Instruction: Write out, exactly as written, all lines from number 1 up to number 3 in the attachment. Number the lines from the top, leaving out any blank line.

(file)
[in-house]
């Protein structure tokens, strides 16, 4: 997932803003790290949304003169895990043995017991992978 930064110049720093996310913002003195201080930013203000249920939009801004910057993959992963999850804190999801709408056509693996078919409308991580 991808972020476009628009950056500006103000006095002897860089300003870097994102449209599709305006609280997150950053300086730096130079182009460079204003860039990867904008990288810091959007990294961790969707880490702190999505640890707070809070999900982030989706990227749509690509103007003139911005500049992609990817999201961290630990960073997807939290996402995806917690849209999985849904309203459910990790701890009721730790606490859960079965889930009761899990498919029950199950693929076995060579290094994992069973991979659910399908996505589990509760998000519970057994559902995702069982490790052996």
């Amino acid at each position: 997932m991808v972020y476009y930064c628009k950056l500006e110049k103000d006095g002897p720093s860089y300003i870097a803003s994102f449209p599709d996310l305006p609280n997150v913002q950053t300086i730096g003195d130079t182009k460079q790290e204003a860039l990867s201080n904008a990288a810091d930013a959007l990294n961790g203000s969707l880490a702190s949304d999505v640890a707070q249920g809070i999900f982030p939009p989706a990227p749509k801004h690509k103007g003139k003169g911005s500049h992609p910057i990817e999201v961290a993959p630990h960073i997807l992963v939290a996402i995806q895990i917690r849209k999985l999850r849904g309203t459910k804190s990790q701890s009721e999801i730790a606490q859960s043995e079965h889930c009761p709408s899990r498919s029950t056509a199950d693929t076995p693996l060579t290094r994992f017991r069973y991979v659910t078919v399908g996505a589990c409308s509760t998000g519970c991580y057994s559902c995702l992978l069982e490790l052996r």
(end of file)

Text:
[in-house]
């Protein structure tokens, strides 16, 4: 997932803003790290949304003169895990043995017991992978 930064110049720093996310913002003195201080930013203000249920939009801004910057993959992963999850804190999801709408056509693996078919409308991580 991808972020476009628009950056500006103000006095002897860089300003870097994102449209599709305006609280997150950053300086730096130079182009460079204003860039990867904008990288810091959007990294961790969707880490702190999505640890707070809070999900982030989706990227749509690509103007003139911005500049992609990817999201961290630990960073997807939290996402995806917690849209999985849904309203459910990790701890009721730790606490859960079965889930009761899990498919029950199950693929076995060579290094994992069973991979659910399908996505589990509760998000519970057994559902995702069982490790052996």
């Amino acid at each position: 997932m991808v972020y476009y930064c628009k950056l500006e110049k103000d006095g002897p720093s860089y300003i870097a803003s994102f449209p599709d996310l305006p609280n997150v913002q950053t300086i730096g003195d130079t182009k460079q790290e204003a860039l990867s201080n904008a990288a810091d930013a959007l990294n961790g203000s969707l880490a702190s949304d999505v640890a707070q249920g809070i999900f982030p939009p989706a990227p749509k801004h690509k103007g003139k003169g911005s500049h992609p910057i990817e999201v961290a993959p630990h960073i997807l992963v939290a996402i995806q895990i917690r849209k999985l999850r849904g309203t459910k804190s990790q701890s009721e999801i730790a606490q859960s043995e079965h889930c009761p709408s899990r498919s029950t056509a199950d693929t076995p693996l060579t290094r994992f017991r069973y991979v659910t078919v399908g996505a589990c409308s509760t998000g519970c991580y057994s559902c995702l992978l069982e490790l052996r």